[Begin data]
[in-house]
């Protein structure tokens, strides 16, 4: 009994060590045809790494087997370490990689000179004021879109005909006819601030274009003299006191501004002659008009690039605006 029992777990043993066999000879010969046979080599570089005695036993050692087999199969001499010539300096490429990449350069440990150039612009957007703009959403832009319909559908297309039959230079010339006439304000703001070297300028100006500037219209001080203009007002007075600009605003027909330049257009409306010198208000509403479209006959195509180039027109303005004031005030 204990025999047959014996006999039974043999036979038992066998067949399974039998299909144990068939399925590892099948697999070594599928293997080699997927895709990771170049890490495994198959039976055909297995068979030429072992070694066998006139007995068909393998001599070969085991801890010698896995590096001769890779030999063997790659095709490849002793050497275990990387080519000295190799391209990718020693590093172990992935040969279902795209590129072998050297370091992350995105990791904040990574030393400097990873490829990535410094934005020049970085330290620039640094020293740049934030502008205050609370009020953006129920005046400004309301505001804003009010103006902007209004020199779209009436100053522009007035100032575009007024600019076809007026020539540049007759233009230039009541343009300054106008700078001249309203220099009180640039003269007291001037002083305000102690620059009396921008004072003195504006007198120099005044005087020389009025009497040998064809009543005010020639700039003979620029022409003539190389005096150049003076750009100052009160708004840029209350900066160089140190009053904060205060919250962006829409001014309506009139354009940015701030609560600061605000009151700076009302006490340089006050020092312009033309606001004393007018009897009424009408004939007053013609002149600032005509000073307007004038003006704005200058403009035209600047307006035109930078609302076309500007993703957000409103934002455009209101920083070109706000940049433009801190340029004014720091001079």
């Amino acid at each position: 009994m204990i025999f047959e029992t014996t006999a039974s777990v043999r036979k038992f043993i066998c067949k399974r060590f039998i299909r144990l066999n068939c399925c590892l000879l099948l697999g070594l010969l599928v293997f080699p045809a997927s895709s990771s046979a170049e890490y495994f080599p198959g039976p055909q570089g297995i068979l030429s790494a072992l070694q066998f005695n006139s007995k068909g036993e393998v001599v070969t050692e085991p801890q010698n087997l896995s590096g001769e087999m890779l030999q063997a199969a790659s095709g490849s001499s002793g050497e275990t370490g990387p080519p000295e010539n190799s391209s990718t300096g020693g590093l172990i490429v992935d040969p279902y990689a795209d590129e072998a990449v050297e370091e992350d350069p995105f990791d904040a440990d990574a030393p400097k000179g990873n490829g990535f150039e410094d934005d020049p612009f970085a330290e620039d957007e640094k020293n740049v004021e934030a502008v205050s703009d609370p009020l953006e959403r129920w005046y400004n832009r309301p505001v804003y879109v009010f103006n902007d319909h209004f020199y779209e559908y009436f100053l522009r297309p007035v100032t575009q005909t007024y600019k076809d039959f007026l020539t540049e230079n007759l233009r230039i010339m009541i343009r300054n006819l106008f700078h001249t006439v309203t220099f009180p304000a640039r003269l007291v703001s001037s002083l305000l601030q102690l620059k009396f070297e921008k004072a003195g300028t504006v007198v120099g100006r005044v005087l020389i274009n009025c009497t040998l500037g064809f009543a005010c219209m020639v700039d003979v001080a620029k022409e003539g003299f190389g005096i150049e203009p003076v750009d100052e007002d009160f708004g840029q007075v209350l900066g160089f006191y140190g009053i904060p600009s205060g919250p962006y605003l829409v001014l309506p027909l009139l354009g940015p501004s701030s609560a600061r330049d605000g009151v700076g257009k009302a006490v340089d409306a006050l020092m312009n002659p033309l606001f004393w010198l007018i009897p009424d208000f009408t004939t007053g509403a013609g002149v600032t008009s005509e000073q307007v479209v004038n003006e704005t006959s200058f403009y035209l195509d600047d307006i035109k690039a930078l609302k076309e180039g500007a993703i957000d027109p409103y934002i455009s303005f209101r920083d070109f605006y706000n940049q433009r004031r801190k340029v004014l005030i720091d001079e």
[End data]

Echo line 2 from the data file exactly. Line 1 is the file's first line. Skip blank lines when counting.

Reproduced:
């Protein structure tokens, strides 16, 4: 009994060590045809790494087997370490990689000179004021879109005909006819601030274009003299006191501004002659008009690039605006 029992777990043993066999000879010969046979080599570089005695036993050692087999199969001499010539300096490429990449350069440990150039612009957007703009959403832009319909559908297309039959230079010339006439304000703001070297300028100006500037219209001080203009007002007075600009605003027909330049257009409306010198208000509403479209006959195509180039027109303005004031005030 204990025999047959014996006999039974043999036979038992066998067949399974039998299909144990068939399925590892099948697999070594599928293997080699997927895709990771170049890490495994198959039976055909297995068979030429072992070694066998006139007995068909393998001599070969085991801890010698896995590096001769890779030999063997790659095709490849002793050497275990990387080519000295190799391209990718020693590093172990992935040969279902795209590129072998050297370091992350995105990791904040990574030393400097990873490829990535410094934005020049970085330290620039640094020293740049934030502008205050609370009020953006129920005046400004309301505001804003009010103006902007209004020199779209009436100053522009007035100032575009007024600019076809007026020539540049007759233009230039009541343009300054106008700078001249309203220099009180640039003269007291001037002083305000102690620059009396921008004072003195504006007198120099005044005087020389009025009497040998064809009543005010020639700039003979620029022409003539190389005096150049003076750009100052009160708004840029209350900066160089140190009053904060205060919250962006829409001014309506009139354009940015701030609560600061605000009151700076009302006490340089006050020092312009033309606001004393007018009897009424009408004939007053013609002149600032005509000073307007004038003006704005200058403009035209600047307006035109930078609302076309500007993703957000409103934002455009209101920083070109706000940049433009801190340029004014720091001079």